Rohingya women wait for food aid on muddy ground after monsoon rain at Balukhali refugee camp in Cox's Bazar, Bangladesh, on Sept. 28. (Photo by Stephan Uttom/ucanews.com)
Bangladesh's decision to reword identity cards issued to Rohingya refugees after a request from Myanmar has triggered dismay among refugees and rights activists.
Dhaka's decision to replace the words "Forcibly Displaced Myanmar Nationals" with "Displaced Persons From Rakhine State" came following a ministerial meeting between Bangladeshi Foreign Minister A.H. Mahmood Ali and Myanmar's Minister of the Office of the State Counselor Kyaw Tint Swe in Naypyidaw on Aug. 10.
Myanmar officials at the meeting objected to the original wording and argued that those who fled to Bangladesh "are not Myanmar citizens but they used to live in Rakhine," Bangladeshi daily The Daily Star reported on Aug. 17.
Dhaka has made no announcement on the issuance of amended ID cards for Rohingya refugees, but Myanmar officials reportedly said refugees would get a national verification card on their return from Bangladesh.
Rohingya refugees and rights activists fear the move will leave Rohingya without a proper identity and stateless when they return to Myanmar.
"All Rohingya want to go back to Myanmar as citizens, but by putting one condition after another Myanmar seems to be playing with our lives, delaying repatriation and showing they don't want to recognize us as Myanmar citizens," Hosein Johur, 40, a Rohingya majhi (community leader) from Kutupalong refugee camp in Cox's Bazar, told ucanews.com.
"The Rohingya were forced to move to Bangladesh to save their lives from atrocities. It is a blatant lie when Myanmar says we were not forcibly displaced. We won't go back to Myanmar without a guarantee of citizenship, safety and peaceful living," added Johur, a father of five and former resident of Maungdaw in Rakhine.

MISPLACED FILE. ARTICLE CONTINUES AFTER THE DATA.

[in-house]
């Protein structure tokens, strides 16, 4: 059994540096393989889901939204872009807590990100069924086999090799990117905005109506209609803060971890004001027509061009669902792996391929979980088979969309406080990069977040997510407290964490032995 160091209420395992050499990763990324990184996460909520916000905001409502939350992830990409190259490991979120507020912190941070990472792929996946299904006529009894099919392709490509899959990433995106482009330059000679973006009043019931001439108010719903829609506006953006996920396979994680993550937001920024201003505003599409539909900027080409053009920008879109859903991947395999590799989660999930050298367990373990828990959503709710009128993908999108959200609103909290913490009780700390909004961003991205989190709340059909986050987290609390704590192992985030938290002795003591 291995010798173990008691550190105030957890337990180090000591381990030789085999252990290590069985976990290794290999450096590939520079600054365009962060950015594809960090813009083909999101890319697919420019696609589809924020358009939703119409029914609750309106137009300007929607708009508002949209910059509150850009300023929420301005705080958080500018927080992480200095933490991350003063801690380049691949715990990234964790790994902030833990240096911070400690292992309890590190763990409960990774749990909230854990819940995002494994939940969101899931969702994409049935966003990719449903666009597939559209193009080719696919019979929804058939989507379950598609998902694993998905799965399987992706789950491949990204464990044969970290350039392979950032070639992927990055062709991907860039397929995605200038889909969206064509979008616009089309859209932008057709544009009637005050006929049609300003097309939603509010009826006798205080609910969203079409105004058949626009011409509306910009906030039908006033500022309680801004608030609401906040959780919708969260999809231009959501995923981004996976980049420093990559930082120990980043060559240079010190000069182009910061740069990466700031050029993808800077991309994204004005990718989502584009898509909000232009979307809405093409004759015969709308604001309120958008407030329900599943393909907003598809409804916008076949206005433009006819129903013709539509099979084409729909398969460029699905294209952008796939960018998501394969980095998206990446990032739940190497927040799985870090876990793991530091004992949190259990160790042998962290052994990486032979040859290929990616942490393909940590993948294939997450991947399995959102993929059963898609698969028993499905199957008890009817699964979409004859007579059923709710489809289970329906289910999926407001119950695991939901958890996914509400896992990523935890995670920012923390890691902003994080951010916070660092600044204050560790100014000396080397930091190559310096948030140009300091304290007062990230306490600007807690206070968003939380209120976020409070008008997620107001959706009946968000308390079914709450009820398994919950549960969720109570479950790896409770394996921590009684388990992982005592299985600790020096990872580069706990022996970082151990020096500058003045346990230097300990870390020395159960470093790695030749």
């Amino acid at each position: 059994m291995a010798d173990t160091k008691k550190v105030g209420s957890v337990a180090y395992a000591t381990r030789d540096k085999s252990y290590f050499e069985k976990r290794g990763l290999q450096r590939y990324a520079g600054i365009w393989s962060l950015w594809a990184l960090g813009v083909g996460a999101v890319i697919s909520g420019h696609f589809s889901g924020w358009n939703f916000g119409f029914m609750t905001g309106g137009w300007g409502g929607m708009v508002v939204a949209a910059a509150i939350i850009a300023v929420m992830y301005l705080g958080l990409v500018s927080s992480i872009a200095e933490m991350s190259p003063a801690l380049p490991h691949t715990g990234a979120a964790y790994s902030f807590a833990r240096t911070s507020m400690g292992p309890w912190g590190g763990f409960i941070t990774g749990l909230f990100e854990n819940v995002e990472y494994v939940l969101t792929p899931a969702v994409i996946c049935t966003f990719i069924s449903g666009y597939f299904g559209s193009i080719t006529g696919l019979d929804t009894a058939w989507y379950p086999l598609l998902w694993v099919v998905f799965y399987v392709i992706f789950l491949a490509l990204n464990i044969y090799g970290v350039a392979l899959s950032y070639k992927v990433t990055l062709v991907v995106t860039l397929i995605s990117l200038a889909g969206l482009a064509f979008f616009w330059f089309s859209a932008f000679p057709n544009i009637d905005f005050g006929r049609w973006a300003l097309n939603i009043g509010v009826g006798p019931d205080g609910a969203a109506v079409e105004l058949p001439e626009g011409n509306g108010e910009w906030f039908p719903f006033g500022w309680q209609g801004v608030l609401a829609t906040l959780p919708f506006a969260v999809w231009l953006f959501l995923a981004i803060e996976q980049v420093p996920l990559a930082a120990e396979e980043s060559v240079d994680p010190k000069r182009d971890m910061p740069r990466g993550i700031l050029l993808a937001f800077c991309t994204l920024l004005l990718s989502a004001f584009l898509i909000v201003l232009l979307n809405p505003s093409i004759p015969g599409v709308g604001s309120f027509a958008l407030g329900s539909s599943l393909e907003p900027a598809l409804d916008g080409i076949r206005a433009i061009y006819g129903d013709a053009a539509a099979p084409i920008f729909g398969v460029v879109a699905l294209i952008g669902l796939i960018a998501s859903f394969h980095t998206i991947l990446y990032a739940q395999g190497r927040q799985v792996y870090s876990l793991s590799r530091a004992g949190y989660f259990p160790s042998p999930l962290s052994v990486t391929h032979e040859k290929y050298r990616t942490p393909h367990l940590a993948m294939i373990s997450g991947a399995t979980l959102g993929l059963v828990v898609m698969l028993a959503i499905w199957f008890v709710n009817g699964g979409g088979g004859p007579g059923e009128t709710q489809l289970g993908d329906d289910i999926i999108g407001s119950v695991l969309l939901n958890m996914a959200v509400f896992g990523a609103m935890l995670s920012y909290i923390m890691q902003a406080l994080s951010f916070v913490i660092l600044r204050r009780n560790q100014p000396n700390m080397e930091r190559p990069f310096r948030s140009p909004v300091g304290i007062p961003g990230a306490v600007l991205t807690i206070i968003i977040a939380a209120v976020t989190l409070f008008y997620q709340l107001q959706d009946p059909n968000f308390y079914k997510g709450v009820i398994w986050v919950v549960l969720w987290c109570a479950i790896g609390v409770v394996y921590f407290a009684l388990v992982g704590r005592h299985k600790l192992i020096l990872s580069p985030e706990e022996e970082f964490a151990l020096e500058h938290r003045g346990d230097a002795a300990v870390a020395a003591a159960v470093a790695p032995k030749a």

Abdul Kalam, 36, a Rohingya father of three from Balukhali refugee camp, echoed those sentiments.
"I don't know what made Bangladesh change its mind on ID cards, but it is frustrating for us. Myanmar is telling lies and playing various tricks to bluff the Rohingya, Bangladesh and the international community so that it does not need to grant citizenship and other rights to Rohingya," Kalam, a former resident of Buthidaung in Rakhine, told ucanews.com.
A Rohingya man carries a sick woman to a nearby hospital at Kutupalong refugee camp in Cox's Bazar on Sept. 15, 2017. (Photo by Stephan Uttom/ucanews.com)
Holy Cross Father Liton Hubert Gomes, convener of the Justice and Peace Commission in Dhaka Archdiocese, criticized the decision.
"By changing words, Bangladesh seems to be trying all possible ways to convince Myanmar to repatriate the Rohingya. However, it also means Bangladesh giving in to Myanmar's stance on the Rohingya and the fact that they were driven away from Rakhine by force," Father Gomes told ucanews.com.
"Myanmar has already lost international credibility over its handling of the Rohingya issue, but Bangladesh seems to be losing an opportunity to improve its own image."
Nur Khan, a prominent rights activist, said the decision is a "moral defeat" for Bangladesh. "Technically, Bangladesh needs to do everything to ensure the safe return of refugees, but morally it has lost, and this might result in decline in the international support Bangladesh has been receiving since accepting refugees," Khan told ucanews.com.
About a dozen refugee settlements in Cox's Bazar are home to about one million ethnic Rohingya Muslims from Rakhine.
For decades, Rohingya have trickled into Bangladesh to escape persecution by military-controlled Myanmar governments and local Buddhists, who consider them illegal Bangladeshi immigrants and deny them citizenship even though they have lived in Rakhine for centuries.
Two brutal military crackdowns in October 2016 and August 2017, following Rohingya insurgent attacks, forced over 770,000 Rohingya to move to Bangladesh for safety, surviving on aid from Bangladesh's government and humanitarian groups in overcrowded camps.
Bangladesh's refugee relief and rehabilitation commissioner Abub Kalam said the changing of words on ID cards is not a big issue. "What's in a name? The main objective is to ensure safe repatriation of refugees to Myanmar and we believe Bangladesh is doing it right," he told ucanews.com.